And who’s your friend here?


And Christy, you are one of the volunteers who comes here to the Lange Foundation to walk the animals, correct?

That is correct, I’ve been doing it for eight months and I come pretty much every Saturday and Sunday and spend four to five hours walking the dogs or doing whatever else they need done here.

So is Bentley here one of your favorites?

He is indeed one of my favorites, and the great news is that he’s been adopted and will be going home with his new family on February 20th.

That’s wonderful! So you’re going to miss Bentley?

I’m going to miss him a lot, I actually even named him. He came over, and usually they come with names, and he didn’t have a name. So there’s a street (called Bentley) a block away, and I said I’m going to name him Bentley. So yes, I will miss him, but it’s bittersweet. I am thrilled that he’s going. I’ve met the people, (an) amazing mom and son and husband; (they are a) great family. They will love him, and I have lots of other dogs here to love and play with.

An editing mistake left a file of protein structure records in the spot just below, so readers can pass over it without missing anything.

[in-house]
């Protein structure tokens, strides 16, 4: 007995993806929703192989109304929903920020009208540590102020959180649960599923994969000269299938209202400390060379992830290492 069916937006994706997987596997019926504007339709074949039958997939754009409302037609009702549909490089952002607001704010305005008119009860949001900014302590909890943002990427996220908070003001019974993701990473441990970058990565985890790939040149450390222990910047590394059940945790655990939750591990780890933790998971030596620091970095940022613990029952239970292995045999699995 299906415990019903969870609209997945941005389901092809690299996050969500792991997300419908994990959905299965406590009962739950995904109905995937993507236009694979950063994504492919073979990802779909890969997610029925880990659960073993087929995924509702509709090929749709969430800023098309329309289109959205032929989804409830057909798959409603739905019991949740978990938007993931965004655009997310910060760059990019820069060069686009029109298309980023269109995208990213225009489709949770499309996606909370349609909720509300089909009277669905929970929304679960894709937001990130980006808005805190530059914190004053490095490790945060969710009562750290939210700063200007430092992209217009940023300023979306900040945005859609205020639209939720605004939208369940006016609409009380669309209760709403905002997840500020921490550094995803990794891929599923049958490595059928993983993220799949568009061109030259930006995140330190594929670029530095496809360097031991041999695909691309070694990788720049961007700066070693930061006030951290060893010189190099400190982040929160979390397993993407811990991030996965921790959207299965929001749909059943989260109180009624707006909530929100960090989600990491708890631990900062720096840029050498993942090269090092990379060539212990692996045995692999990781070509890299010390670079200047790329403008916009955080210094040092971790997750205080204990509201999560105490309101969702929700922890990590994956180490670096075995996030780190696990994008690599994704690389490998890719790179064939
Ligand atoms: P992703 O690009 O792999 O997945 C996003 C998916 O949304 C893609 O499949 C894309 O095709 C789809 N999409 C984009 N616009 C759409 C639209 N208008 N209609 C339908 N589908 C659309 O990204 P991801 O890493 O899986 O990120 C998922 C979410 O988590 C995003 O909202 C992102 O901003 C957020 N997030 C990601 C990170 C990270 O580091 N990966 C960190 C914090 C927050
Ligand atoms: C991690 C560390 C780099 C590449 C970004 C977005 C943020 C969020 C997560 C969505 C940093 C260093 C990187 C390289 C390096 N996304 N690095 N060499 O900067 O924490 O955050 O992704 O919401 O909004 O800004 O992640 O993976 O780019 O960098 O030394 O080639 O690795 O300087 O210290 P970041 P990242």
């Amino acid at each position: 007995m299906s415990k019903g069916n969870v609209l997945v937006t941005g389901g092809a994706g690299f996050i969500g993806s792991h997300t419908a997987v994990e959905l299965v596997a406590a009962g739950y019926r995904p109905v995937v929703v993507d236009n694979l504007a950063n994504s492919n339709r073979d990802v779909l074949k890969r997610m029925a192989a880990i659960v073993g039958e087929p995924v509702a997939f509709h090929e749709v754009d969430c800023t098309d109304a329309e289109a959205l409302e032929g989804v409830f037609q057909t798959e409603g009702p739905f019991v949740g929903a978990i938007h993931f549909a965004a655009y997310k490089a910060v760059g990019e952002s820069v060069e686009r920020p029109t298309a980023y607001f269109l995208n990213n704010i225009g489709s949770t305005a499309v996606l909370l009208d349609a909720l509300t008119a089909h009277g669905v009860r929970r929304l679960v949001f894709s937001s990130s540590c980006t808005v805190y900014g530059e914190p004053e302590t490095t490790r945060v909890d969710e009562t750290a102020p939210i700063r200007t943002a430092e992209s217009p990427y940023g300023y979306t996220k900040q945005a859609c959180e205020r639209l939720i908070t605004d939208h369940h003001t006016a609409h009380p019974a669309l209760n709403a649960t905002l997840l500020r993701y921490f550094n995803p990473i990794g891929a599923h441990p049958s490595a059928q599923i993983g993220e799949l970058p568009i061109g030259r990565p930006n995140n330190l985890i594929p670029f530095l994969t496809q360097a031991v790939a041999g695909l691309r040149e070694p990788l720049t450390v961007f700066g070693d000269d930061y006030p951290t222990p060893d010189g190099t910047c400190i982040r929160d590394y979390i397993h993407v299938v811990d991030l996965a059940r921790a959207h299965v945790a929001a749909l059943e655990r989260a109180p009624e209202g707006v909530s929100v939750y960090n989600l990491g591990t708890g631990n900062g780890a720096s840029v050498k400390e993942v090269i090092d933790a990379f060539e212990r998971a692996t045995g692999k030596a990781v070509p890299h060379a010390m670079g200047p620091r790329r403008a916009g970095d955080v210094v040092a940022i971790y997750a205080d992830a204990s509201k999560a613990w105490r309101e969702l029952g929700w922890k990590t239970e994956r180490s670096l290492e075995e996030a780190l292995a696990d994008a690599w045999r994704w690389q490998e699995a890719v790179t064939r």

For acting as a beacon of hope for companion and farm animals in Los Angeles County and providing them with a forever caring home, Supreme Master Ching Hai is honoring Gillian Lange and the Lange Foundation with the Shining World Compassion Award along with US$10,000 for vegan treats, medicine, etc. needed by shelter residents with all love and love.

May Heaven bless tender-hearted Gillian Lange and the Lange Foundation’s loving staff and many kind volunteers for saving the lives of thousands of innocent animals. We wish you many more years of health and happiness in your noble work.

For more details on Gillian Lange and the Lange Foundation, please visit:
Follow the Lange Foundation on Twitter at
or connect with the Foundation on

Thank you for joining us today on Animal World: Our Co-Inhabitants. Coming up next is Enlightening Entertainment, after Noteworthy News. May every animal companion have a caring home for life.